Publication Rights Reserved

This paper is to be presented at the Rocky Mountain Petroleum Section Regional Meeting in Casper, Wyo., on May 25 and 26, 1964, and is considered the property of the Society of Petroleum Engineers. Permission to publish is hereby restricted to an abstract of not more than 300 words, with no illustrations, unless the paper is specifically released to the press by the Editor of the Journal of Petroleum Technology or the Executive Secretary. Such abstract should contain conspicuous acknowledgment of where and by whom the paper is presented. Publication elsewhere after publication in JOURNAL OF PETROLEUM TECHNOLOGY or SOCIETY OF PETROLEUM ENGINEERS JOURNAL is usually granted upon request providing proper credit is given that publication and the original presentation of the paper.

Discussion of this paper is invited. Three copies of any discussion should be sent to the Society of Petroleum Engineers office. Such discussion may be presented at the above meeting and, with the paper, may be considered for publication in one of the two SPE magazines.


The North Tioga-Madison pool was created, administratively, when the Tioga-Madison unit was formed in 1958. Wells not included in the Tioga unit, together with an outpost well, were defined as producing from the North Tioga-Madison pool. In order to speed development of the pool, and obtain data necessary for the initiation of secondary recovery operations, wide spacing was prescribed and proved effective. Studies indicated primary recovery of 9.5 million bbl and additional recovery of 28.1 million bbl from pressure maintenance. Delays in the initiation of the unit operation caused the Industrial Commission to restrict production from the pool pending commencement of fluid injection. Disagreements between operators and failure to compromise these differences have been reflected in failure to secure 100 per cent participation of royalty interests, making it impossible to carry out a completely effective project. As a result total ultimate recovery is expected to be less than 30 million bbl, illustrating the necessity of including provisions for compulsory unitization in all oil and gas conservation statutes.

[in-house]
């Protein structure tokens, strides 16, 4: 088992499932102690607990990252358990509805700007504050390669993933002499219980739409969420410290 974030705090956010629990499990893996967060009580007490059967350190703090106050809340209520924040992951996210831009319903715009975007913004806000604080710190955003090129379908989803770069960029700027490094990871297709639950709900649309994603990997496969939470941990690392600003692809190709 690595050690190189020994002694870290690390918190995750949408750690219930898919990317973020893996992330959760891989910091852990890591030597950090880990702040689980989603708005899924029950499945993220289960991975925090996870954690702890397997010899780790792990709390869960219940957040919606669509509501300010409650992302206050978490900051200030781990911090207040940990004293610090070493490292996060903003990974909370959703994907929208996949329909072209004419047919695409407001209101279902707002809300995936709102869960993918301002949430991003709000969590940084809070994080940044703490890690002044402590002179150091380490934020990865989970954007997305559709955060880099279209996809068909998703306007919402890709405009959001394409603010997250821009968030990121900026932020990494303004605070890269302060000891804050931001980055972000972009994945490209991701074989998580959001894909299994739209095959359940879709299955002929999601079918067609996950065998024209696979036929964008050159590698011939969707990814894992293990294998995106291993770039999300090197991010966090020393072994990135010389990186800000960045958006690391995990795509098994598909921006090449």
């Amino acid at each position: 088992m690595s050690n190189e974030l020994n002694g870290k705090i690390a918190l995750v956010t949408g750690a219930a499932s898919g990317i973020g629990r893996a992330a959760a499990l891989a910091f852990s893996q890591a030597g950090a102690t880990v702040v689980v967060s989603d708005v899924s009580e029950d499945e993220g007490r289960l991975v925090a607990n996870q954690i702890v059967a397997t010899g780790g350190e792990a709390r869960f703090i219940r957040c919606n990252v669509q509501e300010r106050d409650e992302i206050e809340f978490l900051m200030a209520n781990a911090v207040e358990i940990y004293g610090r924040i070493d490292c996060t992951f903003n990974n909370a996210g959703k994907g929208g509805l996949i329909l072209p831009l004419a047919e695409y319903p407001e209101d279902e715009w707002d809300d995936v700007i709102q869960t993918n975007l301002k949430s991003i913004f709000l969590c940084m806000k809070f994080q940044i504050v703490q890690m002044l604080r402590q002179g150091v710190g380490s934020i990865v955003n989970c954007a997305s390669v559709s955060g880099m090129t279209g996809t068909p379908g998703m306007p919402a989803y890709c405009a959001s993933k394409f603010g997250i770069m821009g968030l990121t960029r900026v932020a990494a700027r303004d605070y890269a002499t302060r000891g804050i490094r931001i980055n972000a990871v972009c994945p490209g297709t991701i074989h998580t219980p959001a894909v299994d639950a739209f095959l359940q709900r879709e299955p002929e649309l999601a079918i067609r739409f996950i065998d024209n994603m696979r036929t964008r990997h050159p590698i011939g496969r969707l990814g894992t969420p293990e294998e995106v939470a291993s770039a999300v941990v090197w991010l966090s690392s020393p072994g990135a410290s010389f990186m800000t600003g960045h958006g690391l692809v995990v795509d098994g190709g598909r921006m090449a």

The history of this reservoir points up the desirability of closer cooperation between industry and the regulatory bodies, particularly the technical staffs, and the authors propose a new approach to the problem.


The North Tioga area has been selected as a case history in oil conservation, since many of the procedures and policies now in use were first used here or were promulgated as a result of something which happened here. Its history also points up the very real need for a new approach to the problem of organizing cooperative projects for the supplementation of reservoir energy.

The first Madison oil reservoir in the Williston Basin was discovered in the Tioga field by Amerada's No. 1 Oscar Bakken well in April, 1952. The earlier discovery in the Iverson well had been in the Devonian and Silurian; Madison shows in that well were not noted. After the completion of the initial Madison well in the Tioga field, it developed rapidly on 80-acre spacing.

A previous request for 80-acre spacing in the Beaver Lodge field, made by Amerada and Hunt, had been denied by the Commission in Jan., 1952.

This content is only available via PDF.